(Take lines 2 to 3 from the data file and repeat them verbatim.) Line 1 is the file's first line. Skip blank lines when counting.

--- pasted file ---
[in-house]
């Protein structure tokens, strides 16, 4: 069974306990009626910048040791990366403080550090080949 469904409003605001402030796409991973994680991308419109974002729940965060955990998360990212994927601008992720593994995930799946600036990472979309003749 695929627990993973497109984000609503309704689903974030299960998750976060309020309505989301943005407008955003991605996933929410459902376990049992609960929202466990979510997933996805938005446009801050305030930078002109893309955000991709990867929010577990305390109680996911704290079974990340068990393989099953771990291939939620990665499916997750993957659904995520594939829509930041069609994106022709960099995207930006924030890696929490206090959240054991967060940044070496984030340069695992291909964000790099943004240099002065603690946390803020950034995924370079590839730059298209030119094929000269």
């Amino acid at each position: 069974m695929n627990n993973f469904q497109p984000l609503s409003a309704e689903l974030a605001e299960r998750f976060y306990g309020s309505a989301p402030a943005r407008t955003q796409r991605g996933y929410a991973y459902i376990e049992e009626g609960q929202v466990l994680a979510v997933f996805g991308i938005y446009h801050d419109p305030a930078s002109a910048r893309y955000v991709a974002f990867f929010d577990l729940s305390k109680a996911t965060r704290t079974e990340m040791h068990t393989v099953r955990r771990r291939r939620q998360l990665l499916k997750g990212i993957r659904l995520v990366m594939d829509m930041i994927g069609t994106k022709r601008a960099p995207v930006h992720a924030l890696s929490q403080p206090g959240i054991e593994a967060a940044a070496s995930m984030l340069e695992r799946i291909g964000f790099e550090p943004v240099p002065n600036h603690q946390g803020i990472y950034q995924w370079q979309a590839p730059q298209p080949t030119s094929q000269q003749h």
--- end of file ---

């Protein structure tokens, strides 16, 4: 069974306990009626910048040791990366403080550090080949 469904409003605001402030796409991973994680991308419109974002729940965060955990998360990212994927601008992720593994995930799946600036990472979309003749 695929627990993973497109984000609503309704689903974030299960998750976060309020309505989301943005407008955003991605996933929410459902376990049992609960929202466990979510997933996805938005446009801050305030930078002109893309955000991709990867929010577990305390109680996911704290079974990340068990393989099953771990291939939620990665499916997750993957659904995520594939829509930041069609994106022709960099995207930006924030890696929490206090959240054991967060940044070496984030340069695992291909964000790099943004240099002065603690946390803020950034995924370079590839730059298209030119094929000269």
């Amino acid at each position: 069974m695929n627990n993973f469904q497109p984000l609503s409003a309704e689903l974030a605001e299960r998750f976060y306990g309020s309505a989301p402030a943005r407008t955003q796409r991605g996933y929410a991973y459902i376990e049992e009626g609960q929202v466990l994680a979510v997933f996805g991308i938005y446009h801050d419109p305030a930078s002109a910048r893309y955000v991709a974002f990867f929010d577990l729940s305390k109680a996911t965060r704290t079974e990340m040791h068990t393989v099953r955990r771990r291939r939620q998360l990665l499916k997750g990212i993957r659904l995520v990366m594939d829509m930041i994927g069609t994106k022709r601008a960099p995207v930006h992720a924030l890696s929490q403080p206090g959240i054991e593994a967060a940044a070496s995930m984030l340069e695992r799946i291909g964000f790099e550090p943004v240099p002065n600036h603690q946390g803020i990472y950034q995924w370079q979309a590839p730059q298209p080949t030119s094929q000269q003749h």